A former staff member for Gov. Pete Ricketts' re-election campaign said he regretted posting thousands of comments to an online chatroom, including many that contained racial and homophobic slurs and anti-Semitic rhetoric.
Bennett Bressman was identified as the person behind the username "bress222" in a chatroom dedicated to fans of YouTube personality Nick Fuentes, who took part in the August 2017 Unite the Right rally in Charlottesville, Virginia, that left a protester dead.
"Yes, that was my profile," said Bressman, 22, in a phone interview Monday morning. "I'm not denying it. I understand how they look really bad and are really bad on their face. I regret what I said."
More than 3,400 posts made by Bressman were collected by Unicorn Riot, a nonprofit media organization that gathers and leaks the chat logs of white nationalist and neo-Nazi groups operating within the U.S.
The messages and the identity of the University of Nebraska-Lincoln political science student from Omaha who published them between January and October 2018 appeared on a Sunday blog post by Nebraska Antifascist Action.
Nebraska Antifa used photos posted by Bressman to the chatroom, including one of the former operative at a Need to Impeach event hosted by Democratic billionaire Tom Steyer in Omaha last June, as well as photos that appeared on Bressman's Instagram account to confirm his identity.
Bressman said he joined the chatroom in order to gain access to a call-in show hosted by Fuentes, and eventually found himself wrapped up in the "tough talk," racist and homophobic jokes and memes shared on the site, which he called a "toxic group chat."
Among his posts, which include the use of explicit slurs referring to African-Americans and Jews and anti-immigrant sentiments:
* "gays are scum of the earth."
* "my whole political ideology revolves around harming journalists."
* "i wanted a crater in israel not israel on a crater."
* "cheap immigrant labor = more wheat fields"
Bressman apologized for the comments Monday, emphasizing he wrote the posts on his own time and without the knowledge of the Nebraska GOP or Ricketts, whose campaign he worked on until December as an "interchangeable" staffer who managed interns performing door-to-door canvassing, calling potential voters and other routine campaign activities.
"When you think you have anonymity, it's easy to become desensitized to what you're saying," the UNL senior said. "I regret what I said. They aren't indicative of who I am as a person."
Bressman said despite posts he wrote describing a desire to run over members of the Black Lives Matter movement with his vehicle and throw grenades at gay pride parades — comments he described as "tough talk" only — he does not pose a threat to anyone's safety.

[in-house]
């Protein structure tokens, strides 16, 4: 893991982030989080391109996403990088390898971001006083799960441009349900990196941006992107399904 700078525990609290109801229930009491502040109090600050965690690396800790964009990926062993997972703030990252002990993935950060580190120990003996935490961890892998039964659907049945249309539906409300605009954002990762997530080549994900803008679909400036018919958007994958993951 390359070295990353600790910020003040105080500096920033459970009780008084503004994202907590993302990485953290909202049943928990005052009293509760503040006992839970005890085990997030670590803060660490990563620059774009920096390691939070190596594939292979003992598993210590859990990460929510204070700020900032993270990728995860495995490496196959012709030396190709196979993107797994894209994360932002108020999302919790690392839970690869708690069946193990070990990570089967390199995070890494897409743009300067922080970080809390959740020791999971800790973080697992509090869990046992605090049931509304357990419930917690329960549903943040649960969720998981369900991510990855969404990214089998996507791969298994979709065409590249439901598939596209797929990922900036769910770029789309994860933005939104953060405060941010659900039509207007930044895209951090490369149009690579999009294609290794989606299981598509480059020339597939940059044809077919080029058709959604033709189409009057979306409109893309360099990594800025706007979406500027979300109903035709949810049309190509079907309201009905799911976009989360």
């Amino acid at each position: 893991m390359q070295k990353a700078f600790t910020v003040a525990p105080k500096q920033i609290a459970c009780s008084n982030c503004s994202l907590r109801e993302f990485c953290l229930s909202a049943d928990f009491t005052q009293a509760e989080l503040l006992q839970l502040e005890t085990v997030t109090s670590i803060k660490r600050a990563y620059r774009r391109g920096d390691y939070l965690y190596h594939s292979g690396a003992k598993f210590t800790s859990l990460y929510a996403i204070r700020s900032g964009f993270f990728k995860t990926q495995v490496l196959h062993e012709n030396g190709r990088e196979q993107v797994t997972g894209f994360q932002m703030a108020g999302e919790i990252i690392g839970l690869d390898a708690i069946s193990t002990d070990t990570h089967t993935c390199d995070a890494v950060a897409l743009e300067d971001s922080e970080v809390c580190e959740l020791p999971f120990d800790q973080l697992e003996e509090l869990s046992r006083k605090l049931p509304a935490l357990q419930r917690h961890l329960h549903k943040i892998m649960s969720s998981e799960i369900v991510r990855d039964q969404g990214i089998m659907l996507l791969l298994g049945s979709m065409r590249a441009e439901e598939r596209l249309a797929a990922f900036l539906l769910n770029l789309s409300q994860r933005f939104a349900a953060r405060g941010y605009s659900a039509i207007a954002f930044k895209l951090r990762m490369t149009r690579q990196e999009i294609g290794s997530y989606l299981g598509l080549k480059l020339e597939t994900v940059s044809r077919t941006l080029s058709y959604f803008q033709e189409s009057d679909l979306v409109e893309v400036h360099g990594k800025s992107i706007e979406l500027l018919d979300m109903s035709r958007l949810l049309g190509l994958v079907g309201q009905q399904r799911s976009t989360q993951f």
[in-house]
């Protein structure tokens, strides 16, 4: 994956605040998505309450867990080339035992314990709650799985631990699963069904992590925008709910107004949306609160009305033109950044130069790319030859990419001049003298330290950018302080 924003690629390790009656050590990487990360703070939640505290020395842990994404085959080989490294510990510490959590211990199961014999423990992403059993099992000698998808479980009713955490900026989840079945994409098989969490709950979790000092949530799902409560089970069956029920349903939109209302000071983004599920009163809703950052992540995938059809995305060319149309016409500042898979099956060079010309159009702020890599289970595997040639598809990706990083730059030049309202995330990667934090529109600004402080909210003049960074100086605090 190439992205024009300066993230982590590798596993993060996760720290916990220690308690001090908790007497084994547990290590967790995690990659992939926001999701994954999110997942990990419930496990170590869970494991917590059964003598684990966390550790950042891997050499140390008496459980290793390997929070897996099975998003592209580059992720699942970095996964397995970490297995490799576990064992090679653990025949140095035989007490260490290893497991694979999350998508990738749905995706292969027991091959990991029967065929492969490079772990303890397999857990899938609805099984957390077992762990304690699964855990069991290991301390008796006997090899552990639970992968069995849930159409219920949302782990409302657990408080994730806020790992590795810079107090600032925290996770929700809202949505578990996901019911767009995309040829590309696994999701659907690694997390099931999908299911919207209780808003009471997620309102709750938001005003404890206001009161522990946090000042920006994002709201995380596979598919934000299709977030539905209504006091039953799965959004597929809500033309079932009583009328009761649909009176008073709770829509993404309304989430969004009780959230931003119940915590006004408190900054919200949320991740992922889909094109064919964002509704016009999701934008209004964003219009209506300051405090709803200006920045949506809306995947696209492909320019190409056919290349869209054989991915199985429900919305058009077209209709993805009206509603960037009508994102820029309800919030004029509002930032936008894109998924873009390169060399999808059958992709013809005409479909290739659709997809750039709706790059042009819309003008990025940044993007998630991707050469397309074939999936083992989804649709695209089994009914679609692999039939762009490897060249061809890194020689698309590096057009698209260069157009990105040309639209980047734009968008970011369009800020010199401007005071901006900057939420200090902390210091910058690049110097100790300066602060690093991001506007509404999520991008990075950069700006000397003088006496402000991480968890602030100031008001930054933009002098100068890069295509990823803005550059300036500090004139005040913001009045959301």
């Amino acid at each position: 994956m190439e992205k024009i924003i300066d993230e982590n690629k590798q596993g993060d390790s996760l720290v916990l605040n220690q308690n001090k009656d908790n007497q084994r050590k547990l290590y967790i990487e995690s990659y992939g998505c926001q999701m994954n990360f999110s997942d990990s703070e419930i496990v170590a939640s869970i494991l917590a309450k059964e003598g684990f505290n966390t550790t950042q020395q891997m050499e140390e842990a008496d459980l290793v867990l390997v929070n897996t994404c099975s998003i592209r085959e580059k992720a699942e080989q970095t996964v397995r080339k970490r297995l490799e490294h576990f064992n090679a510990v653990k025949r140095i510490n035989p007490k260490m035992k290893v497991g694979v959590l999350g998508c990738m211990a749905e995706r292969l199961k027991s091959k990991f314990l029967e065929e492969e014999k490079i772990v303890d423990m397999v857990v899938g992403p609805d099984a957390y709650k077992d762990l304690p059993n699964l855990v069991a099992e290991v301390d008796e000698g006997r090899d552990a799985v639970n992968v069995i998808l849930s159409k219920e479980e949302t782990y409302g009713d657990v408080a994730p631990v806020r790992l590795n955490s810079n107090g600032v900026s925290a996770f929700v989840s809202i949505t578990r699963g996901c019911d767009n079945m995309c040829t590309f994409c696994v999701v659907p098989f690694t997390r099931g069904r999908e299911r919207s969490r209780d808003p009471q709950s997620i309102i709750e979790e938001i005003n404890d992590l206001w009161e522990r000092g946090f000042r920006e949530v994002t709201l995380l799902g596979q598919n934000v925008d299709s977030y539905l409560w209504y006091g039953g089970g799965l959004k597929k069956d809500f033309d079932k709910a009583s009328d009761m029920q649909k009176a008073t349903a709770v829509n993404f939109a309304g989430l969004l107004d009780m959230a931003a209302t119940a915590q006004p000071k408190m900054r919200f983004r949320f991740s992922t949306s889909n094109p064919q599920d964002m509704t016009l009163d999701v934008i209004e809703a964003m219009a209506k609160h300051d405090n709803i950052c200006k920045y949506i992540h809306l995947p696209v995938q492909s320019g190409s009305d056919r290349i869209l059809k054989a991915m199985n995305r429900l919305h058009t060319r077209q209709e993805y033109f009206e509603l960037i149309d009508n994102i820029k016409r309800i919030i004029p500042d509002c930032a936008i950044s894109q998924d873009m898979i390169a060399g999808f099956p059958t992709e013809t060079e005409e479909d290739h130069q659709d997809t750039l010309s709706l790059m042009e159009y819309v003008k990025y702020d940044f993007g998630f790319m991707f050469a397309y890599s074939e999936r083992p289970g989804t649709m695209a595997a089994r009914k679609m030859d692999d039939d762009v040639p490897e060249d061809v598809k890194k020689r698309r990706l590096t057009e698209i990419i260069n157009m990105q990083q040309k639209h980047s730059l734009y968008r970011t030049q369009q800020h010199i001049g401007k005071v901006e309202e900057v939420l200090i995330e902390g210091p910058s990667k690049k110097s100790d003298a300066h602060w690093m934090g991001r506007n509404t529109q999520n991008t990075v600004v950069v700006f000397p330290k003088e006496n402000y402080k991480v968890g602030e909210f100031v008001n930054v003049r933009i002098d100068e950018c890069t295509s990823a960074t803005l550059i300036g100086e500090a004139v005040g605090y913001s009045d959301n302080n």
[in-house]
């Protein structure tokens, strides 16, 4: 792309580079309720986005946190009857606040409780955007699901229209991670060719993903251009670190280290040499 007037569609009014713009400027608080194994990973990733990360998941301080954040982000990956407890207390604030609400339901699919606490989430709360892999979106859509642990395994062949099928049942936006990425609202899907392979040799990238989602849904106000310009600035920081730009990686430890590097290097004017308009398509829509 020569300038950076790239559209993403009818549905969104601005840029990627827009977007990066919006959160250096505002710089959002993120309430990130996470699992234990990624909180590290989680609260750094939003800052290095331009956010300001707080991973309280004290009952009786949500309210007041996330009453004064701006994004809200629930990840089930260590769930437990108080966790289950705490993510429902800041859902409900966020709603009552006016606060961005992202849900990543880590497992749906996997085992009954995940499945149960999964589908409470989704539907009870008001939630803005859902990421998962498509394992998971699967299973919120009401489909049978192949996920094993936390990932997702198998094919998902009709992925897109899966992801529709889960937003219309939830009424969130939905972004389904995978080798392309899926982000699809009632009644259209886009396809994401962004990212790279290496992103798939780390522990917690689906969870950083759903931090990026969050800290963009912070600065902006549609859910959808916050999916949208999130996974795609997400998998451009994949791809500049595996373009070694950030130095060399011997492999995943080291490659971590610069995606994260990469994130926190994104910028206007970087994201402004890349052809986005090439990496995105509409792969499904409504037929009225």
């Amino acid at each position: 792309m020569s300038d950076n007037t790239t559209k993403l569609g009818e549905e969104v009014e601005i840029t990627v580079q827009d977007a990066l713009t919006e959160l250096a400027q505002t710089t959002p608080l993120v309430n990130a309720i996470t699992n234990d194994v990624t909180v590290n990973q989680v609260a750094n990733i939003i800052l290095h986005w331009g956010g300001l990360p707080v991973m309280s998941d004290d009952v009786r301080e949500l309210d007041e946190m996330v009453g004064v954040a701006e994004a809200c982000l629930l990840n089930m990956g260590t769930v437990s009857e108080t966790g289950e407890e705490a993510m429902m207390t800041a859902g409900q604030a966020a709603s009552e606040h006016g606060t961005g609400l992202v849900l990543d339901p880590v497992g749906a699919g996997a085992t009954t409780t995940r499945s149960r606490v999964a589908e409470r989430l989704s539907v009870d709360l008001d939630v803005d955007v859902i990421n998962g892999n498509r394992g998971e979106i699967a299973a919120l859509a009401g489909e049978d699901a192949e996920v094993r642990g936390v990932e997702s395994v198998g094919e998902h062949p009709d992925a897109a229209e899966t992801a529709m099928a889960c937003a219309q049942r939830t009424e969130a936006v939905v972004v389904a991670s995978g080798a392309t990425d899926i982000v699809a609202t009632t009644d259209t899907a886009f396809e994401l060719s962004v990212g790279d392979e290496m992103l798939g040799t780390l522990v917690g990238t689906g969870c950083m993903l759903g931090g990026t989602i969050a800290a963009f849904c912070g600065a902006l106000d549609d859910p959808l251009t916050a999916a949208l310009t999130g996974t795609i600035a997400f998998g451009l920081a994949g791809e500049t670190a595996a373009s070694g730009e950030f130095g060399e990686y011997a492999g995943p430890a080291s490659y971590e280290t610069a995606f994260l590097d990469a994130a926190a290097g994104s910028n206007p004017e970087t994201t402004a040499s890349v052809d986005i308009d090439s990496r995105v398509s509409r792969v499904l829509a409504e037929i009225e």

As of Monday morning, Bressman said he had not been contacted by law enforcement.
UNL said in a statement it was aware of Bressman's "racist, bigoted and hateful comments."
"Racism and bigotry in any form are repugnant and are absolutely contrary to our UNL values," said Deb Fiddelke, UNL's chief communications officer, adding campus police were evaluating the situation.
"Any concerns about safety are taken seriously, and we will take all appropriate action based on the identification of a potential threat."
Second student outed
Bressman is the second UNL student outed by Nebraska Antifa to have connections to the white nationalist movement.
In February 2018, the organization revealed one man photographed appearing to take part in an assault of a protester in Charlottesville was Daniel Kleve, also a UNL student. That report led to an on-campus rally and series of listening sessions with administrators. It also led to several Husker basketball players wearing shirts reading "Hate Will Never Win" before games.
Kleve is no longer enrolled at UNL, a spokeswoman said.
In February 2018, Bressman told the chat group "i go to same school as kleve" and referred to the tenor at UNL last year, saying the "whole school was freaking out."
He also told chatroom participants that Kleve, who posted videos of himself discussing white nationalist ideas, had been interviewed by several local news outlets and "conducts himself well."
Bressman distanced himself from Kleve on Monday, however, saying unlike the avowed white nationalist, he limited his activities to the chatroom only.
Bressman boasted to the chat group on multiple occasions of his involvement with the state's top Republicans.
A few days before writing to say he had brunch with Ricketts on June 12, Bressman encouraged others to join political campaigns: "8 months ago i was unpaid volunteer in state GOP as a student. now i'm state wide field director for governor on a fat salary. it's easy boys get involved in politics. let's take this whole apparatus over."
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Bressman used a GovernorRicketts.com email address as part of his duties, helping organize a July 2, 2018, "Crossroads Pro-Life Luncheon" at the Governor's Residence headlined by Lt. Gov. Mike Foley.